Why you can’t stream Yellowstone on Paramount Plus
Every new streaming service launching out of Hollywood makes its own judgment about how much, and what, to keep for itself. Some streaming services have been aggressive getting their titles back to their own services.
Disneyhas been firm in letting its deals expire if they license out its shows and movies out to other services. That included a major deal that let Netflix stream Disney’s theatrical movies for an estimated $200 million to $300 million a year over four years. But Disney Plus wanted to become a reliable hub for its own back catalog, so Disney let that Netflix deal run out and stopped shopping those blockbusters to rival services
NBCUniversal, in addition to licensing Yellowstone for its Peacock service, won the rights to its own show The Office back from Netflix at the beginning of this year so Peacock could stream the sitcom exclusively.
And WarnerMedia’s HBO Max has repeatedly clawed back rights to all eight Harry Potter movies from NBCUniversal and Peacock. WarnerMedia’s Warner Bros. licensed all those movies to NBCUniversal years ago in an epic deal. That put NBCUniversal’s Peacock in line to stream them rather than HBO Max. But WarnerMedia has occasionally snagged them back, giving it opportunities to boost HBO Max with a popular franchise.
Paramount Plus, however, hasn’t been as aggressive, neither in keeping its top properties within its own fold nor reclaiming ones it has licensed elsewhere.
Part of the reason is that licensing out titles can be a lucrative business. So far this year, ViacomCBS made $4.6 billion from licensing, almost one-quarter of the company’s total revenue. That money comes from an array of licenses, from TV syndication to Paw Patrol stuffed animals and costumes. But farming out titles like Yellowstone, South Park and others to Paramount Plus’ direct rivals is part of it too. When you grant your own programming to your own service exclusively, you forsake piles of that money you could have hauled in if you’d licensed it to someone else.
And ViacomCBS has a big back catalog to tap into: roughly 140,000 TV episodes and 4,000 films. The company doesn’t want all that on Paramount Plus.
“We can’t keep all that for ourself. It doesn’t make sense,” CEO Bob Bakish said a year ago, as Paramount Plus was preparing for launch. “It’s too much.”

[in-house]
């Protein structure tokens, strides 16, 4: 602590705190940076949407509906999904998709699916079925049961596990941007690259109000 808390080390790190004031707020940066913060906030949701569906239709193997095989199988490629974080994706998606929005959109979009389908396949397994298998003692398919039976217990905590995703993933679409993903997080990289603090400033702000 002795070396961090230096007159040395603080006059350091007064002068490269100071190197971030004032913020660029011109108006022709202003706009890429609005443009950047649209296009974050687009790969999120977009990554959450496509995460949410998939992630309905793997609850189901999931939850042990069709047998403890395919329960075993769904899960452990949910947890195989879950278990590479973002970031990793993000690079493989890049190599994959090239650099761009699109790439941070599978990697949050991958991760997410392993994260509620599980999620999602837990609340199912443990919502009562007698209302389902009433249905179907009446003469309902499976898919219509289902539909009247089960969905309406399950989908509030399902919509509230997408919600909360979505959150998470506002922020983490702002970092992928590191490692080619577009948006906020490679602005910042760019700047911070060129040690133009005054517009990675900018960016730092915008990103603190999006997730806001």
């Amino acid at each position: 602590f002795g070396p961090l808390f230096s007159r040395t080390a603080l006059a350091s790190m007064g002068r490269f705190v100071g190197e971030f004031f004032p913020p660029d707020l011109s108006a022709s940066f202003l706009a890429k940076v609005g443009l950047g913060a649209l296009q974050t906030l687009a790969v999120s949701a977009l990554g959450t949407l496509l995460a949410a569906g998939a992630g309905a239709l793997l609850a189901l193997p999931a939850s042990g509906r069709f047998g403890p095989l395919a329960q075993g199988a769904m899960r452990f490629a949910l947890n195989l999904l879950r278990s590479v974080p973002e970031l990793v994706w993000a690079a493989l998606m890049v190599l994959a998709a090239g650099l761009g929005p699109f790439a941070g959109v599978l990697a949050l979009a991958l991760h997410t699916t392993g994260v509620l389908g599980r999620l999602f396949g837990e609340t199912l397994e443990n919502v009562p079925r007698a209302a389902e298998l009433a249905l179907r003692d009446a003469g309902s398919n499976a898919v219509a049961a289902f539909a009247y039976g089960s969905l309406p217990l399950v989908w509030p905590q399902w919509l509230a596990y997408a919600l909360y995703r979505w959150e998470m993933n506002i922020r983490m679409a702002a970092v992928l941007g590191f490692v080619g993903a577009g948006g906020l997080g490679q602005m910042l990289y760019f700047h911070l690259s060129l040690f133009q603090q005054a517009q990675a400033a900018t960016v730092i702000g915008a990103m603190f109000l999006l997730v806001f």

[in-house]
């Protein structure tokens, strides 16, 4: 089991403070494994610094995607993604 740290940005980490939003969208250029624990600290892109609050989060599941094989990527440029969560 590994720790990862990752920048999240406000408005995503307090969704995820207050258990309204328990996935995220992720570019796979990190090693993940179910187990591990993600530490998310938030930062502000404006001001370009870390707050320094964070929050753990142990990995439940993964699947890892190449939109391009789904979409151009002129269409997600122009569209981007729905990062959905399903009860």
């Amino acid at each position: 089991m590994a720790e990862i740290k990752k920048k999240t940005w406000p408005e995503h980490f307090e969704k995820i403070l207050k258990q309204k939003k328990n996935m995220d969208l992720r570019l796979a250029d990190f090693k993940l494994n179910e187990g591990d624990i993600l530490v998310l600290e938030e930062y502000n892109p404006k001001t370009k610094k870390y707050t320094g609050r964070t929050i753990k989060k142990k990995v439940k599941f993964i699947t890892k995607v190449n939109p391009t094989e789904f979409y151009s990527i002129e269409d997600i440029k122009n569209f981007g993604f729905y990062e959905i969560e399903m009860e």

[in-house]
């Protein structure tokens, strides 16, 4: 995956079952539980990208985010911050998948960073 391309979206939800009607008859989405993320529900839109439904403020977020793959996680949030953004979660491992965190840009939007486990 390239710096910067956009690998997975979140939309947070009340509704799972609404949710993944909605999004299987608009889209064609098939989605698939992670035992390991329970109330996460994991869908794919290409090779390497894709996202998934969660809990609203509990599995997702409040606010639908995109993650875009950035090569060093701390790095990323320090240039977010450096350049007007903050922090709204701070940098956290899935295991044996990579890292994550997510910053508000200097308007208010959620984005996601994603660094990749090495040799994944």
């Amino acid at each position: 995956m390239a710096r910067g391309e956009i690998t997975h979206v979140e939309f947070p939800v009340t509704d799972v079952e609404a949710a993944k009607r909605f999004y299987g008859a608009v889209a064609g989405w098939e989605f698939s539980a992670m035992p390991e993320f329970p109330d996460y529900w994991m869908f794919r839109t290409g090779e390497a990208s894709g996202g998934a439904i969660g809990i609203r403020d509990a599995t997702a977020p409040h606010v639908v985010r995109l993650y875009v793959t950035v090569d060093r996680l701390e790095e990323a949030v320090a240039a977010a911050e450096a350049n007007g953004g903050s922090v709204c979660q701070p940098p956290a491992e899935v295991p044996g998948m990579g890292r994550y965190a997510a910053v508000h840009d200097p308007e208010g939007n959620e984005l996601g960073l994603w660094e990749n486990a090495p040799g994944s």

Bakish has repeatedly said the company’s strategy is “evolving” in terms of how much of its own programming it should license and how much it should keep for itself, sounding the same refrain Thursday. The company’s licensing strategy has “shifted to become much more focused” on having its own franchises on its own streaming service, he said. But the “legacy deals” the company struck before the launch of Paramount Plus can have a long tail, he added.
However, beyond the money ViacomCBS makes by licensing, Paramount Plus also believes it may be able to draw in more new members if it lets other, bigger services have some of its titles to stream. Bakish has noted that other platforms can expand the audience for an older show so that its reboots and spinoffs have a bigger fan base for Paramount Plus.
It’s a perverse sort of logic. But Netflix has more 213 million worldwide subscribers, whereas Paramount Plus has fewer — probably far fewer — than 47 million. ViacomCBS is betting that renting the back catalog of Nickelodeon’s iCarly to Netflix may help spark a wider fandom, which in turn may be attracted to Paramount Plus for its exclusive reboot of the series. Interest in Avatar: The Last Airbender surged last year when the show hit Netflix, certainly helping motivate ViacomCBS’ decision to launch an entire-related programming.
But that strategy also means that when the Yellowstone prequel 1883 arrives on Paramount Plus in December, chronicling the Dutton family’s arrival in Montana more than a century ago, the unacquainted will need to go elsewhere to figure out who the Duttons even are.